TALLAHASSEE (CBSMiami/NSF) — The University of Florida and Florida State University could soon have the power to set higher tuition rates than the state’s other universities.

A House panel approved the measure Tuesday that would allow both the University of Florida and Florida State University to raise tuition rates above the current limits., while a Senate panel late last week attached the provision to an unrelated bill.

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The legislation (PCB EDC 12-02) is the first piece of a reform package that has been weeks in the making. Lawmakers listened to input from each of the state’s 11 universities and a number of state colleges before beginning to piece together what Education Chairman Bill Proctor, R-St. Augustine, has suggested will be the foundation for future reform efforts.

The bill passed the committee 11-7, with Rep. John Tobia, R-Melbourne, voting with the committee’s six Democratic members against the bill.

The measure would allow universities that meet 11 of 14 criteria to raise tuition by as much as they want, and to vary tuition by program, subject to the approval of the Florida Board of Governors. Currently, UF and FSU are the only schools that might be able to put the increases in place.

That follows university presidents asking for more flexibility to increase tuition, particularly if the state seriously wants to make progress in the science, technology, engineering and math fields that Gov. Rick Scott says should be a priority. STEM degrees are among the costliest a university can provide.

Supporters say the bill would help the state’s flagship institutions catch up with their nationally prominent peers. Florida currently ranks 46th among the states in tuition rates.

“We’re not going to catch them at the rate we’re going, and if you don’t catch them, you’re not going to compete with them,” Proctor told the committee.

But Democrats said universities were eager for tuition increases largely because the Legislature has underfunded the state’s higher-education system in the current economic downturn. And they argued that now is not the time to hit families with even higher tuition bills.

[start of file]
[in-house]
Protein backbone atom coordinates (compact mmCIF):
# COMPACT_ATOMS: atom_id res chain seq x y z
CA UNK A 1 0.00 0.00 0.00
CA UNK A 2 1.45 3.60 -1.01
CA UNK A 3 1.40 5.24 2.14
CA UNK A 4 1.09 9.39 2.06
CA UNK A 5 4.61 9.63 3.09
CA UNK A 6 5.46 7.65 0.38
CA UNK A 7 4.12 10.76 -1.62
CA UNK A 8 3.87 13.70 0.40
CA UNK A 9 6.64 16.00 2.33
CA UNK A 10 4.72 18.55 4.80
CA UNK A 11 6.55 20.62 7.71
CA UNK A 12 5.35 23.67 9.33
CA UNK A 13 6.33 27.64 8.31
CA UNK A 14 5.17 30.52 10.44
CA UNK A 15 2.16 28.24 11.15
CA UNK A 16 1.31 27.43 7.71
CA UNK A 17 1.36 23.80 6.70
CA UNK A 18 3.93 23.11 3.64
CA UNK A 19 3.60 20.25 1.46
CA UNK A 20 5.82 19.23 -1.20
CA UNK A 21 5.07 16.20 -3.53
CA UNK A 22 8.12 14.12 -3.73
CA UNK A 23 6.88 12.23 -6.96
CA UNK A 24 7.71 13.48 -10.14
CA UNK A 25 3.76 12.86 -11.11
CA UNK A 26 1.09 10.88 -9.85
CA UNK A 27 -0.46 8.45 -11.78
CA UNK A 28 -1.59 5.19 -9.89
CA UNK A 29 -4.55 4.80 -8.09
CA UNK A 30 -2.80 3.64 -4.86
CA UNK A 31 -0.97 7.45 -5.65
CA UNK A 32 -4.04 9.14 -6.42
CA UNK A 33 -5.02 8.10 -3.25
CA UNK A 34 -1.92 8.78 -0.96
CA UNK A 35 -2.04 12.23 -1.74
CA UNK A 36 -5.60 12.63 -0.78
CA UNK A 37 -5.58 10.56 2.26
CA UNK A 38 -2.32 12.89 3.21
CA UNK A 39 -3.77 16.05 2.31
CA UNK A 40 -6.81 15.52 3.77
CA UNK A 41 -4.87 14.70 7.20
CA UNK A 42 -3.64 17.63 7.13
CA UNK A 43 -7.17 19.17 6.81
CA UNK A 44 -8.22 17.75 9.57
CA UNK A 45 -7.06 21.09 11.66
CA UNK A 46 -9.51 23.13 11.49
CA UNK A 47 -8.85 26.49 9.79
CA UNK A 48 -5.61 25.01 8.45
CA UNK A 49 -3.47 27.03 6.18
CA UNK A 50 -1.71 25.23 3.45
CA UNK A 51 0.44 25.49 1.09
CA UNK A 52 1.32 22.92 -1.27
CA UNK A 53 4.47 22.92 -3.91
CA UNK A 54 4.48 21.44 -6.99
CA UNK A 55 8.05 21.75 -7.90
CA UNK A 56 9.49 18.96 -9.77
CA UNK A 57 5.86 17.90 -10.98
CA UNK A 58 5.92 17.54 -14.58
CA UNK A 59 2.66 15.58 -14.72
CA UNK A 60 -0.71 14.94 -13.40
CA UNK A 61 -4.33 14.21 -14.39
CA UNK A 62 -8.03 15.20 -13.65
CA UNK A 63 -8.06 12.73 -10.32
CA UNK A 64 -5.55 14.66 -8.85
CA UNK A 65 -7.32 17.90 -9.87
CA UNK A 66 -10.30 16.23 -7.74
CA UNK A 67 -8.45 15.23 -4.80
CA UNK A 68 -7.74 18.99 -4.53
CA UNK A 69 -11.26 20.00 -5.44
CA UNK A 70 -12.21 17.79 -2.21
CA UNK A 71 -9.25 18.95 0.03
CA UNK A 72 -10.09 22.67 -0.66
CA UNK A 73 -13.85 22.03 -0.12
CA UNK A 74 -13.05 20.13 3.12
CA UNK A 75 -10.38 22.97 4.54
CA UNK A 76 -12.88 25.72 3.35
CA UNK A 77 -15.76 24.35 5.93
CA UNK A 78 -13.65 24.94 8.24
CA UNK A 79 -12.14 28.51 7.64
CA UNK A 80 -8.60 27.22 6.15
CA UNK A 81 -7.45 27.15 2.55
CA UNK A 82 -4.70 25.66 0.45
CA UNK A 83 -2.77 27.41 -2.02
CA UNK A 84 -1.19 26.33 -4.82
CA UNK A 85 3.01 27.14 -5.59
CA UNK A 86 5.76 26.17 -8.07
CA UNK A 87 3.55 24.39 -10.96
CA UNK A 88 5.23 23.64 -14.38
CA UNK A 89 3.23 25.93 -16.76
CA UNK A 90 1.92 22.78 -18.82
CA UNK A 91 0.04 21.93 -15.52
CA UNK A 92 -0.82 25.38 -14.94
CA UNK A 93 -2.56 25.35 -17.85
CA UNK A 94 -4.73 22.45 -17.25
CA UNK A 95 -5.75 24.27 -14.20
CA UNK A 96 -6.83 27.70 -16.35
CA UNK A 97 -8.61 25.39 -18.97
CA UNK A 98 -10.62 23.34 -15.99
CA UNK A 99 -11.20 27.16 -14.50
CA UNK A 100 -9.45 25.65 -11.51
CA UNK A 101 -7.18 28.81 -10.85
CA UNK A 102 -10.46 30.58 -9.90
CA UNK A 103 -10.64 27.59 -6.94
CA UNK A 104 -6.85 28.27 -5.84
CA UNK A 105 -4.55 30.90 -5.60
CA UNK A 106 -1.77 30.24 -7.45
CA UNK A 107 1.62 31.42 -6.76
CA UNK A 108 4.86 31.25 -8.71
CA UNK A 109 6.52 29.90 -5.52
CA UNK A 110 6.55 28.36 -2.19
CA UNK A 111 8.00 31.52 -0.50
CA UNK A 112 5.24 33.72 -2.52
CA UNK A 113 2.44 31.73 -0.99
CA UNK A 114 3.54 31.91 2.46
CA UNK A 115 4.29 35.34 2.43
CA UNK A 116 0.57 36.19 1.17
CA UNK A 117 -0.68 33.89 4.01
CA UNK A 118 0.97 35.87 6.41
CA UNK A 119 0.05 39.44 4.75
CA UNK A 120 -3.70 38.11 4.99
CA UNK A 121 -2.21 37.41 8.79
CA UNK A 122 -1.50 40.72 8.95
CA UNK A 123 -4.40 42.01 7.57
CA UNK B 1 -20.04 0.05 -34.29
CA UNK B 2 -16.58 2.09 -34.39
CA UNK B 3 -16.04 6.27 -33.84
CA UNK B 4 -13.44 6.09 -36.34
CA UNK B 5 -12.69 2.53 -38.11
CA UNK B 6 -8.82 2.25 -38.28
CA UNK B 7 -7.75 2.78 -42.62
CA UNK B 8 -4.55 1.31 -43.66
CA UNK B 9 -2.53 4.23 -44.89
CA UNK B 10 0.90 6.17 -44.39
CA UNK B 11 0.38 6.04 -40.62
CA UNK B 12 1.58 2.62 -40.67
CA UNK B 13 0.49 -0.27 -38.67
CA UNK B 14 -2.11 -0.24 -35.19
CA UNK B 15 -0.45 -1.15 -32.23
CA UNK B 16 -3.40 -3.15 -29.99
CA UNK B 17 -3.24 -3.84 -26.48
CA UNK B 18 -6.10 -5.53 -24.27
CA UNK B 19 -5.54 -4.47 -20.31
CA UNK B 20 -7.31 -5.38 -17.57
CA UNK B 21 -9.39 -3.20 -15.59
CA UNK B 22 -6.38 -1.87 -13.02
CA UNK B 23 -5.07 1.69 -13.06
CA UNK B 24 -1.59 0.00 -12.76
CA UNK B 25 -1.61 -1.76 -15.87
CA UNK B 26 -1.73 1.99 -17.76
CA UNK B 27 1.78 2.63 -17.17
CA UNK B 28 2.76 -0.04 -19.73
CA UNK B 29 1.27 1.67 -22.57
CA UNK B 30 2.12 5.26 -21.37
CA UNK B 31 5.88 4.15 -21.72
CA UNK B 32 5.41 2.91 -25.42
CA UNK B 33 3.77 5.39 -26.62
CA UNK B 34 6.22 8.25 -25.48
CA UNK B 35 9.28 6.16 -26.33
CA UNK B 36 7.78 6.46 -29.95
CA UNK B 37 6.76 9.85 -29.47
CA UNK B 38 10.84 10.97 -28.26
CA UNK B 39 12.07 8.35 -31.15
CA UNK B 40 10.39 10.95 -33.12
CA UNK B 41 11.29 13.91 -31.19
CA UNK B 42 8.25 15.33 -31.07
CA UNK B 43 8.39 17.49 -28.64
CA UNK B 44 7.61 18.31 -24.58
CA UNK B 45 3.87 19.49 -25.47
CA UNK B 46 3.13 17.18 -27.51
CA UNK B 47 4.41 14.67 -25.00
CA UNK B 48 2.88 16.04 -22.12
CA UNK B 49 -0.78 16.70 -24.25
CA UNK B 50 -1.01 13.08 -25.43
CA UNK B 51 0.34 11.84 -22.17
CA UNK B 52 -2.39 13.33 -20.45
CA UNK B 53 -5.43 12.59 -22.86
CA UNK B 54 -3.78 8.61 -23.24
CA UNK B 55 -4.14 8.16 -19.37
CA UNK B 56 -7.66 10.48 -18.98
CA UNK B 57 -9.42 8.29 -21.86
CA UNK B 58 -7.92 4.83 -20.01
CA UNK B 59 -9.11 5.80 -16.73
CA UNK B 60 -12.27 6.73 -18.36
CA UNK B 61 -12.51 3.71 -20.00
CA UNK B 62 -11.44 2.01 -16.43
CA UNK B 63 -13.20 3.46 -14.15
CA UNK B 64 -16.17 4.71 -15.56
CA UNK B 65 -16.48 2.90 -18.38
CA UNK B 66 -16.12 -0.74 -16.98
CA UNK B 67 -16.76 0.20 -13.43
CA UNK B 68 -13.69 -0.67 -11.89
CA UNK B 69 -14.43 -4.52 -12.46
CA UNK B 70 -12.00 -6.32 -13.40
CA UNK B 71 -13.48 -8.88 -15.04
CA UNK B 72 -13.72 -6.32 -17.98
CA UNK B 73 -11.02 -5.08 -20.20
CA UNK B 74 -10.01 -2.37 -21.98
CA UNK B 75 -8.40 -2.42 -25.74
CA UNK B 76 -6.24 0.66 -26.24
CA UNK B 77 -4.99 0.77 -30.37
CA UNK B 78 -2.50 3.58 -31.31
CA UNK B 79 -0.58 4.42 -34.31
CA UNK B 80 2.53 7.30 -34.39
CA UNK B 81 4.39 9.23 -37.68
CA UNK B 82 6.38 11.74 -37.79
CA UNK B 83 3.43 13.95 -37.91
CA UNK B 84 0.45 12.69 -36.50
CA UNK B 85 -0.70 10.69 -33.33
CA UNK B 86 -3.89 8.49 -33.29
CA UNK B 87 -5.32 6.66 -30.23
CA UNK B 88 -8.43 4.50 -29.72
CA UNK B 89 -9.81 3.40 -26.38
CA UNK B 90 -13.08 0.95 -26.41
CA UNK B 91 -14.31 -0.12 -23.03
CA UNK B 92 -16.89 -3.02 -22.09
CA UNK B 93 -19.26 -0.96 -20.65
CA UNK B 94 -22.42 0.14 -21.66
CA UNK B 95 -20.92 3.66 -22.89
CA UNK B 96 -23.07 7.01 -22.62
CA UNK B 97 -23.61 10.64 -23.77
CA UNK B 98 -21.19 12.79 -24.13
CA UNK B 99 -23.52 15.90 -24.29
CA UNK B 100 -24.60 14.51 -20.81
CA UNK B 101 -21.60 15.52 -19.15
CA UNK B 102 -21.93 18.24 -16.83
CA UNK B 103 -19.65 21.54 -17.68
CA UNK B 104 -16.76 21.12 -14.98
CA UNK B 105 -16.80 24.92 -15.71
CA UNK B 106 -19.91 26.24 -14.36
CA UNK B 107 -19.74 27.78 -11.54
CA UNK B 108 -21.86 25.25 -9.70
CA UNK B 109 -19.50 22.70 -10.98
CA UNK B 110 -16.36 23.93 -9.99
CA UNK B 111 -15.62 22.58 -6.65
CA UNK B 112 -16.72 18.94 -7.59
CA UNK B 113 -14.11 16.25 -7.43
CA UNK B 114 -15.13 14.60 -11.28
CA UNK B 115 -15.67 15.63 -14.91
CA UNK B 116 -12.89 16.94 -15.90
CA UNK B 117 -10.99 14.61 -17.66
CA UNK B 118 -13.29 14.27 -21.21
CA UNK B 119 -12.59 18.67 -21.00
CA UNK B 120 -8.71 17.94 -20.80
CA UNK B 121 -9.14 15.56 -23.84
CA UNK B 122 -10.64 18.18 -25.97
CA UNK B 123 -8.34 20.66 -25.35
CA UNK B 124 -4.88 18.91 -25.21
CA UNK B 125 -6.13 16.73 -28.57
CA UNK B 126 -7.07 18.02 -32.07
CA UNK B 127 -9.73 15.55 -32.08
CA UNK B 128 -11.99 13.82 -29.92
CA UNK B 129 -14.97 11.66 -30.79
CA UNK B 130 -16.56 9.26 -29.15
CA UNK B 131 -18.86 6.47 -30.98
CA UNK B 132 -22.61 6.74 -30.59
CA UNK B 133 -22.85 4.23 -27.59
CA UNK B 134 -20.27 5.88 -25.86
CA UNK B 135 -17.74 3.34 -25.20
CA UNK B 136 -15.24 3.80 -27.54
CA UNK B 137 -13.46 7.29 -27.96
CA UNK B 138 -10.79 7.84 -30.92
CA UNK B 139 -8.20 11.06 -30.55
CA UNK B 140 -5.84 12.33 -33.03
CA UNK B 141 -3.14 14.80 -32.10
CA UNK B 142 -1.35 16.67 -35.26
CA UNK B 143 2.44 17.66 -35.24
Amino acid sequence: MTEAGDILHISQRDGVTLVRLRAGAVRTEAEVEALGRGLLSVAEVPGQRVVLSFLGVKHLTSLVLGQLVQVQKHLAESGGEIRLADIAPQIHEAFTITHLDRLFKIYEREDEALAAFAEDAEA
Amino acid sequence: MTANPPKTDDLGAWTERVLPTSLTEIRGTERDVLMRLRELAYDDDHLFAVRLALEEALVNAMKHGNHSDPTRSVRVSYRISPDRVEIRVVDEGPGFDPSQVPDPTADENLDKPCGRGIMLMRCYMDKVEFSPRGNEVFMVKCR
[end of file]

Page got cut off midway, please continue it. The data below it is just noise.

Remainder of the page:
“I have a hard time putting that burden on the students and on parents who are already struggling with median incomes that have been stagnant for a number of years and an unemployment rate that still hovers above 10 percent,” said Rep. Dwight Bullard, D-Miami.

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Universities are already allowed to increase tuition, up to a total of 15 percent over the previous year when combined with what the Legislature approves. But 30 percent of any increase above what lawmakers approve must be dedicated to financial aid, and there are limits on how the remainder of the money can be spent.

If approved, the schools could move forward with the idea later this year. The proposed Senate budget, which is yet to be approved, currently has no tuition increase for universities this year, though the House budget does propose an 8 percent increase.

Under the bill, institutions could set different rates for different degree programs, something FSU President Eric Barron said his university would likely consider.

“Should every student pay for us to invest more in STEM because of the job opportunities?” he asked rhetorically.

Barron also downplayed the size of potential increases, saying the dollar amount of the current 15 percent increases are less than smaller proportional increases in other states.

The measure faces an uncertain future. A similar proposal is moving in the Senate as an amendment to another bill, but Scott has said he isn’t interested in a tuition increase. Proctor said there was still hope the governor might view the current measure differently.

“This program doesn’t say anybody has to raise it,” Proctor said. “It simply says, this is the way to go if you want to improve the national standing of our university system and our universities.”

The committee is expected to consider a bill dealing with other aspects of higher education at a meeting Thursday.

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